Pratyush HPC system launched in city at IITM

ST Correspondent
Monday, 8 January 2018

“For this system, the government has invested Rs 450 crore as accurate climate and weather predictions have become the need of the hour.” said Vardhan.

PUNE: Pratyush High Performance Computing (HPC) system, India’s first multi petaflops supercomputer, which was launched on Monday, will help with more accurate monsoon predictions.

Pratyush HPC system was inaugurated at Indian Institute of Tropical Meteorology (IITM), on Monday, at the hands of Union Minister for Science and Technology, Earth Sciences, Environment, Forests and Climate Change, Harsh Vardhan. Pratyush HPC system will be housed at the Indian Institute of Tropical Meteorology (IITM), Pune, which is under the Ministry of Earth Sciences (MoES), and at the Noida-based National Centre for Medium Range Weather Forecasting (NCMRWF). 

Speaking about the system, he said that with Pratyush HPC system, monsoon predictions and early predictions of natural disasters like cyclone, tsunami and earthquake would now become more accurate. 

“For this system, the government has invested Rs 450 crore as accurate climate and weather predictions have become the need of the hour. India will be placed at the 4th position after Japan, UK and USA. Presently, the government is sending text messages of weather forecast to 24 million farmers, which helped in a positive impact of Rs 50,000 crore in the Gross domestic product (GDP),” said Vardhan.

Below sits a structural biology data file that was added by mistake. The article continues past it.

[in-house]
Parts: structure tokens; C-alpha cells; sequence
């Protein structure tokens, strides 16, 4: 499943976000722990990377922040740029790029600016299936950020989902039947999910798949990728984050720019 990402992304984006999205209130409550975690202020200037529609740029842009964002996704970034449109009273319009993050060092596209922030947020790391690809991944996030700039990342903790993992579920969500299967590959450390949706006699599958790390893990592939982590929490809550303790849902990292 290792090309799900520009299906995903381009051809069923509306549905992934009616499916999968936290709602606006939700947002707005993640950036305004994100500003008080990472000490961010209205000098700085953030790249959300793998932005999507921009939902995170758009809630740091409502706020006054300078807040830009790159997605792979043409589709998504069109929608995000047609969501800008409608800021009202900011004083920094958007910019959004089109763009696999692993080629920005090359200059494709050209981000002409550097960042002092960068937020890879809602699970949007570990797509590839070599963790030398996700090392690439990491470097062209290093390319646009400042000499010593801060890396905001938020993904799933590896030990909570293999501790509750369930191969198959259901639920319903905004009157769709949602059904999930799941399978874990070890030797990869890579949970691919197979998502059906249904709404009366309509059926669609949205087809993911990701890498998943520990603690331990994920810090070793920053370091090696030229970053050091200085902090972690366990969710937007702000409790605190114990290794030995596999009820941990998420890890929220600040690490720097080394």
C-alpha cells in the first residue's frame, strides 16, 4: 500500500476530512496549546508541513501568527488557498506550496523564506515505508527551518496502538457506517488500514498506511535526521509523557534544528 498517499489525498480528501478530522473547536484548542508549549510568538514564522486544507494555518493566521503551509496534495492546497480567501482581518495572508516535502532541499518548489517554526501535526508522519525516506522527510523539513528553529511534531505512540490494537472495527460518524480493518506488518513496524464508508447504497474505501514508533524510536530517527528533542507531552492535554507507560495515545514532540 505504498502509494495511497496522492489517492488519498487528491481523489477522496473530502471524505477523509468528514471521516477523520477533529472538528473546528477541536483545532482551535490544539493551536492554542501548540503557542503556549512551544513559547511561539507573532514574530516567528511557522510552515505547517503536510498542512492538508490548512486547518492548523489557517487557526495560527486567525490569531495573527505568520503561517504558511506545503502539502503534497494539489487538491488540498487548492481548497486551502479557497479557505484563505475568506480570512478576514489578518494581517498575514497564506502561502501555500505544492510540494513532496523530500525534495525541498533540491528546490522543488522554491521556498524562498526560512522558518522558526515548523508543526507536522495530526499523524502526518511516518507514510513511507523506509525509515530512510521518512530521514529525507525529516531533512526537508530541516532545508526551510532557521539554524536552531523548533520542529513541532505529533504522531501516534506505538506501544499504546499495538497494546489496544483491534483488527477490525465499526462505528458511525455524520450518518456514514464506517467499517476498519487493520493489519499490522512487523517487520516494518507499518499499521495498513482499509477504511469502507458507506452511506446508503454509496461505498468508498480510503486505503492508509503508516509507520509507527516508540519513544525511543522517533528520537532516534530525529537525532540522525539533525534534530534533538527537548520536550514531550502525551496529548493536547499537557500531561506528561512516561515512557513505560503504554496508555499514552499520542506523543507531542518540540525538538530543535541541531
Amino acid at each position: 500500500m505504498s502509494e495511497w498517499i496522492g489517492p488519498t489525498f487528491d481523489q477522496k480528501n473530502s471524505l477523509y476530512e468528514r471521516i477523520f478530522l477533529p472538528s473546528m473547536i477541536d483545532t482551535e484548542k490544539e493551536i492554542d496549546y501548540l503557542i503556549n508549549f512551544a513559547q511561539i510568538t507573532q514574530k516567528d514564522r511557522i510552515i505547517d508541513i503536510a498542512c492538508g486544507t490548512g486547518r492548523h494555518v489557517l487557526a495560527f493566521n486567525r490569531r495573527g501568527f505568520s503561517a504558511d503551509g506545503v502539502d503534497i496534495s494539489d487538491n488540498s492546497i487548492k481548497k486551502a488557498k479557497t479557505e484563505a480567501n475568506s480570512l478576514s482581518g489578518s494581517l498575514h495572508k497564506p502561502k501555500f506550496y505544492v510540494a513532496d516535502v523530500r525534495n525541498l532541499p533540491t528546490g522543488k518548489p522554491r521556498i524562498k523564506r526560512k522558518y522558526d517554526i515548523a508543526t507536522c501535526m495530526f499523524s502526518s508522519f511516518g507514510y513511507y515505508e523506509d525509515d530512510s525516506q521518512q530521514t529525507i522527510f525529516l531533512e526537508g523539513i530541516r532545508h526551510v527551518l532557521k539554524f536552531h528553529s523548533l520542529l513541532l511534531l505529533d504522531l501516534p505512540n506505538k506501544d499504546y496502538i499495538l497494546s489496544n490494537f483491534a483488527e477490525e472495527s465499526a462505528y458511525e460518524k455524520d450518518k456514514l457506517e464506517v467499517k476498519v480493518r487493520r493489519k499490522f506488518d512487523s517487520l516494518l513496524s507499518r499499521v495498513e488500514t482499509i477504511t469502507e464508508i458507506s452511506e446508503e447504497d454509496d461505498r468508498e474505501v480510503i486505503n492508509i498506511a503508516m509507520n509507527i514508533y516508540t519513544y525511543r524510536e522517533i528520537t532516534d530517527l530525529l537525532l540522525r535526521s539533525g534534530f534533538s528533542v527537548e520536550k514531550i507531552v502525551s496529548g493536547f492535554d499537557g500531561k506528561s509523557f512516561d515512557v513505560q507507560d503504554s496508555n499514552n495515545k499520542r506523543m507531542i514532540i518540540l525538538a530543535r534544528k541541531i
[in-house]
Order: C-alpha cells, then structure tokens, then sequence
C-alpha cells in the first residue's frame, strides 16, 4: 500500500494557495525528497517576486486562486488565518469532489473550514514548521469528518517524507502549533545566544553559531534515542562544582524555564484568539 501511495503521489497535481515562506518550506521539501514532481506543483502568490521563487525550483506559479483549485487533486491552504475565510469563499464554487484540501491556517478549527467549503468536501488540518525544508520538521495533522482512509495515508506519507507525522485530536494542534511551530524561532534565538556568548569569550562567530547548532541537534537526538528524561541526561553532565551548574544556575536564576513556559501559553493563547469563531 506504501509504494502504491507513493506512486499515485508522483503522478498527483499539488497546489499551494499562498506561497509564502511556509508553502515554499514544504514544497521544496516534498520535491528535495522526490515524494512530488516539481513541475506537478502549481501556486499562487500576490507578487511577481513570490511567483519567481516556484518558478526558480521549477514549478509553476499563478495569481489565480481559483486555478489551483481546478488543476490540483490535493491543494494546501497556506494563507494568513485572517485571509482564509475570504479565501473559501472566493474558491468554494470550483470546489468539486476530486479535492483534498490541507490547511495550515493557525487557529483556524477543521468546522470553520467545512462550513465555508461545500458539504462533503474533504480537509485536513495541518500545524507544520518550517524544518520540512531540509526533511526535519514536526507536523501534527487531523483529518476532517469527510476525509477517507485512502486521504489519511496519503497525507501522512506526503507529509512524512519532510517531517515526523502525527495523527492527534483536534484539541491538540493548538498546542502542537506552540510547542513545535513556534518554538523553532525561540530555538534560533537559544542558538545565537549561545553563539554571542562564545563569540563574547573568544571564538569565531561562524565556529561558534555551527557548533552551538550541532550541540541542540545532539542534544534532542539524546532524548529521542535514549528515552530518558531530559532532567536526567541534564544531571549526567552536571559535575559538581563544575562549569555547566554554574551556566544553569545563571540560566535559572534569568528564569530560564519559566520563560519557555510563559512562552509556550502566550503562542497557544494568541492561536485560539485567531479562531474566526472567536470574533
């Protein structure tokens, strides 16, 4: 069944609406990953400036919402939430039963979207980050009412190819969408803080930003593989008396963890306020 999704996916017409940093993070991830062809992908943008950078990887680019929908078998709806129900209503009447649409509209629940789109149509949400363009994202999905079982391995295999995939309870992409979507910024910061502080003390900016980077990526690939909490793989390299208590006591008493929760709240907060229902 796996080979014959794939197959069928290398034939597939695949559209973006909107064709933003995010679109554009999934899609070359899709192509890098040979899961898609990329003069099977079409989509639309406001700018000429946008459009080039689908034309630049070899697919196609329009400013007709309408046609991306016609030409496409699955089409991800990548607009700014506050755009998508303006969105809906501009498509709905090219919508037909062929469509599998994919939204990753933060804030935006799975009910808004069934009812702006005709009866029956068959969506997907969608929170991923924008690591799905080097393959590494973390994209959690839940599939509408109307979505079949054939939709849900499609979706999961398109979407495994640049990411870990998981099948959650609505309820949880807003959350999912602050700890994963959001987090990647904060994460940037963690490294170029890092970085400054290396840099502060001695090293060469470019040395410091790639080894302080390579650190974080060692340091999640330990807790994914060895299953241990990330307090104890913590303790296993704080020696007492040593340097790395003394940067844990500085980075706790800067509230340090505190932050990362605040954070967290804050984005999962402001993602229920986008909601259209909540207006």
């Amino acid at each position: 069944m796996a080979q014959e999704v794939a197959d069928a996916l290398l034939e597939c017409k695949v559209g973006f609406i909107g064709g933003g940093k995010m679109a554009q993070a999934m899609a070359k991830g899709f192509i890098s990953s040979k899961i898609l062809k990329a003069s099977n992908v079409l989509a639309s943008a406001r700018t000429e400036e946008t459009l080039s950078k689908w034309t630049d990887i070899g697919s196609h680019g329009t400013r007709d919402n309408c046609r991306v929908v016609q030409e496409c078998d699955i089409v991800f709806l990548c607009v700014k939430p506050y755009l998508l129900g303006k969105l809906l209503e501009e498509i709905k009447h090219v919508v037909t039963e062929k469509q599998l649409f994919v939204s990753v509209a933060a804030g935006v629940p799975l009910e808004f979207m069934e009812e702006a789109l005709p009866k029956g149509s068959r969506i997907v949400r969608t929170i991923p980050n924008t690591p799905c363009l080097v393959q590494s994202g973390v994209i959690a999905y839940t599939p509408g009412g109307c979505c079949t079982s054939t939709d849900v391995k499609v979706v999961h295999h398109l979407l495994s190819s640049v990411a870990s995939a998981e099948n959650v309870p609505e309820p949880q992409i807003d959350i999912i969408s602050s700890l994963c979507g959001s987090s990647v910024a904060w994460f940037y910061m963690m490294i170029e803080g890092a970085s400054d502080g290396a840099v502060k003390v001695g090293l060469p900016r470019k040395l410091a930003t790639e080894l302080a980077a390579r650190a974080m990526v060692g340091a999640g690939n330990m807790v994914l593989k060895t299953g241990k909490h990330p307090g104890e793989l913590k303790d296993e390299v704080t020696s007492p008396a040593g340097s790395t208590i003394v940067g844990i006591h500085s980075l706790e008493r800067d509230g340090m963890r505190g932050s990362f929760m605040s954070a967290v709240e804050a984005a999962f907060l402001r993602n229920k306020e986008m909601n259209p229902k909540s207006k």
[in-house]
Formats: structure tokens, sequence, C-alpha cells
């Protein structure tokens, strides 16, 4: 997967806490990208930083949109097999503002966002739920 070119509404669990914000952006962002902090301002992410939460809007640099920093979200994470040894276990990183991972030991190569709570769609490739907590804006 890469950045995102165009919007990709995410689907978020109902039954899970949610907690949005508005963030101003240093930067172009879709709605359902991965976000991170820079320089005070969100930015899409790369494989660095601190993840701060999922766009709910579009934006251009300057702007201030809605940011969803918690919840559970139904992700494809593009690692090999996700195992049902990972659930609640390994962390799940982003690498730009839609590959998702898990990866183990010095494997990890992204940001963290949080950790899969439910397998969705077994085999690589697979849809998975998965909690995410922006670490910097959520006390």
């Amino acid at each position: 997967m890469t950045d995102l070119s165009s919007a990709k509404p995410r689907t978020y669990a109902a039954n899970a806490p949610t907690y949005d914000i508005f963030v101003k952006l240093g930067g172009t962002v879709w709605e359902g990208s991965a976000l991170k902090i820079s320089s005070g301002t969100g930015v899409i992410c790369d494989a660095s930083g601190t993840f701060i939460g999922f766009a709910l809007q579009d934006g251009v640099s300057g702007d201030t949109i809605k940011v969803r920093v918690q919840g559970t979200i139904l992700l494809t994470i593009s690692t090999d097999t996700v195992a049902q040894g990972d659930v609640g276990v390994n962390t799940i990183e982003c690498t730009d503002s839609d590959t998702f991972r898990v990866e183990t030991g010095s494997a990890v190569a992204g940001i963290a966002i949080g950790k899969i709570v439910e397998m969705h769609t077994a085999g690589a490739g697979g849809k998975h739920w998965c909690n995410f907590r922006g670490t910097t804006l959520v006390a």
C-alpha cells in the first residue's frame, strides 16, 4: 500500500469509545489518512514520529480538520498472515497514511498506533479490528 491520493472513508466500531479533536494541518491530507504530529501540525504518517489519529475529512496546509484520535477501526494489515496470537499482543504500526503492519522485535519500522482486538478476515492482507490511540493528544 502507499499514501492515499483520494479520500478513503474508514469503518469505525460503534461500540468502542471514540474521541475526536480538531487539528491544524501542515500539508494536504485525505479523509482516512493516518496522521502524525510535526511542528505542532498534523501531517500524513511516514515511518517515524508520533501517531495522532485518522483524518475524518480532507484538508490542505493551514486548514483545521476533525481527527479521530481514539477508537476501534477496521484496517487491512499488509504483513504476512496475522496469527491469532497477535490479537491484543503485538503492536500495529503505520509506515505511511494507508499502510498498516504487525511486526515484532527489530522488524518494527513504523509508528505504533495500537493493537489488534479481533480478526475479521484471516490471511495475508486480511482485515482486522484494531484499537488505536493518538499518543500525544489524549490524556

He also added that recently in case of Ockhi cyclone too, the early predictions helped manage the situation better. 

“Hence, getting accurate climate and weather predictions is very important and Pratyush HPC system would aid in doing the same. As part of the monsoon mission, there is a plan to provide block-level monsoon predictions by 2019,” said Vardhan. 

Speaking during the inauguration, IITM Director Ravi Nanjundiah said that this new HPC facility will enable MoES scientists to use more detailed components of the earth system for making better weather and climate forecasts at very high resolution.

“The facility is expected to improve weather forecasts at block level over India, which can predict extreme weather events. High resolution seasonal and extended range forecasts of active or break spells of monsoon. Very high resolution coupled models for prediction of cyclones with more accuracy and lead time,” said Nanjundiah.

Also present on the occasion were M Rajeevan, Secretary, Ministry of Earth Sciences, joint secretary, the ministry of earth sciences, Vipin Chandra, IITM Director Ravi Nanjundiah among others.

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